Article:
Every so often, I have the privilege of visiting a place that seems frozen in time, where the voices of guests still echo through the halls and the warmth of summer memories never seem to fade.
Originally named the Vanomi Hotel, Sparrow Beach Lodge is a privately owned 100 year old resort that has only recently closed its doors. From vacationing fishermen, to an escape from the smogs industrial America for businessmen and their families; to a comfortable retreat for young musicians, Sparrow Beach Lodge has long been the grand lady of the northern part of Sparrow Lake in the most southerly part of Muskoka. It now serves as a private retreat for the family and their guests.
It was almost exactly a year ago that I posted my fantasy of visiting this ‘castle’ on the point (See “Sparrow Lake Castle“). It was a cool and sunny autumn day when I finally had my chance. I asked my friend, Bev McMullen to accompany me and the two of us met Walentina and Taras. Walentina was wonderful and enthusiastic host and was caught up in our excitement about seeing the lodge. Waletina ran the hotel after purchasing it from Stanley Socha and his wife in the 1970’s. (See “Chance Meeting“) Our visit began with a quick tour of the hotel that acquainted us with the different sections, floors and rooms. Some of the rooms were used for storage – rooms of sinks, laundry and one room was filled with beautiful, old and slightly tarnished bed frames.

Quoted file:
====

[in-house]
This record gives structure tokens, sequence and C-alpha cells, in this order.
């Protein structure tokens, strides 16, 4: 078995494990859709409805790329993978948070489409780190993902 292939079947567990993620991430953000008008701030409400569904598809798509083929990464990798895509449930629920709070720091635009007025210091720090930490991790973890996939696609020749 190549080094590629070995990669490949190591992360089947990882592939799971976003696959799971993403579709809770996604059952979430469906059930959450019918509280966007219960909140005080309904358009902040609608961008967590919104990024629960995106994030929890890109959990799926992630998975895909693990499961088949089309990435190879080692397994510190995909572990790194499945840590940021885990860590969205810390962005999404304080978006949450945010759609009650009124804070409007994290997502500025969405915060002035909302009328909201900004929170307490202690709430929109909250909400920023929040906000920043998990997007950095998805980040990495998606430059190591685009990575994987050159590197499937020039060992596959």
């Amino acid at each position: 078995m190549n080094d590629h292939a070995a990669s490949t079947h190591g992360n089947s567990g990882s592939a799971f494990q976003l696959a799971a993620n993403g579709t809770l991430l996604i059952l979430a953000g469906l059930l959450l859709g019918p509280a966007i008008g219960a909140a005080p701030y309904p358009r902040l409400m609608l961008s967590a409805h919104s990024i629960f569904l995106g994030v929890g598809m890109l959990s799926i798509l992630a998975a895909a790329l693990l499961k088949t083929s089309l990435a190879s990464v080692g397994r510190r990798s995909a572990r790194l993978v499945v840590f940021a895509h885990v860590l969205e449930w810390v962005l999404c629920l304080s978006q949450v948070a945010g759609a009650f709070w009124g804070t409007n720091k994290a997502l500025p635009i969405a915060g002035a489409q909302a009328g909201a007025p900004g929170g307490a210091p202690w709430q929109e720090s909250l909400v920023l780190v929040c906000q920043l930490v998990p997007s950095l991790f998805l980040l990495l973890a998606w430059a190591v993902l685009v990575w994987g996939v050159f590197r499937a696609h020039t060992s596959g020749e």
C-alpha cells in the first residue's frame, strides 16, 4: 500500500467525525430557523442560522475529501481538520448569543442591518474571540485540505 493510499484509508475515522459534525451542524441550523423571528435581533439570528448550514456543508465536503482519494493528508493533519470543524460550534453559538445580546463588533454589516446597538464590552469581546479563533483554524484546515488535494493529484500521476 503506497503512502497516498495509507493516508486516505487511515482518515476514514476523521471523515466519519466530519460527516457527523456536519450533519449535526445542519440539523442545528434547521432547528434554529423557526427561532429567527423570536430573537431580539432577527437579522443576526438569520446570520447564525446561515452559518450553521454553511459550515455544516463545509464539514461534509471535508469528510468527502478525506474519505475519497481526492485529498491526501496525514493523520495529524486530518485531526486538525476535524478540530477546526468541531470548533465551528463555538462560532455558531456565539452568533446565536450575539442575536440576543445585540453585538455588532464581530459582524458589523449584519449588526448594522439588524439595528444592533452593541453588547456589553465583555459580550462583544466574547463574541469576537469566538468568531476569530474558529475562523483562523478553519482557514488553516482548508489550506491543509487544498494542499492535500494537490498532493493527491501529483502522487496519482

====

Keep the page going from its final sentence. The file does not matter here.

Given permission to wander the hotel, I spent most of my time on the top two floors. The second floor was set up for guests. There were several rooms on each side of the hall and on two wings. Each room had a bed, a dresser a chair and a porcelain sink. Toilets and baths were at the end of the hall and opposite each other. The golden light of the sun came through the gauzy curtains on the lakeside of the building, illuminating the teal colour of the walls which cooled it ever so slightly. On a warm summer day the walls would have the effect of the ocean and a soft breeze was not difficult to imagine, in spite of the early October chill that came with the reality of the day. Where teals and pinks were found in the rooms facing the southern lakeside, yellow paint covered the doors on the landward side, as if to balance out the sun itself.
The solid wood staircases in this building were impressive. The wood barely showing the wear of 100 years of hands and children sneaking slides down the banisters. The windows flooded them with natural light that was warmed by the bare wood paneled walls. The entire building was wood, from the walls to the floors to the ceiling, some painted or stained, some not, giving the air on the second floor the smell of my grandmother’s hope chest.
The stairs ended on the third floor landing. French doors with delicately frosted glass and old brass hardware opened up to a massive hallway that was not fully closed in. Stanley had once told me that he did not like it up there and rarely ever went. Due to the prohibitive cost of insurance, the third floor was never used. It was colder than the lower floors and the walls were mostly unfinished. Three partially finished empty rooms waited at one end of the hall that perhaps, one time in the long ago past, may have been used to for staff. Old furniture and miscellaneous objects filled the remaining spaces making it a colossal attic.
After leaving the building, Bev and I were told about an old boat hull that sits on the other side of the point. The story goes that it was once owned by Walt Disney. All that remains is the metal hull, rusting with holes where rivets once split away from the weary weight of Muskoka snow. We wandered around it, stepped inside it and talked about our passion for the treasures and secrets that this place keeps.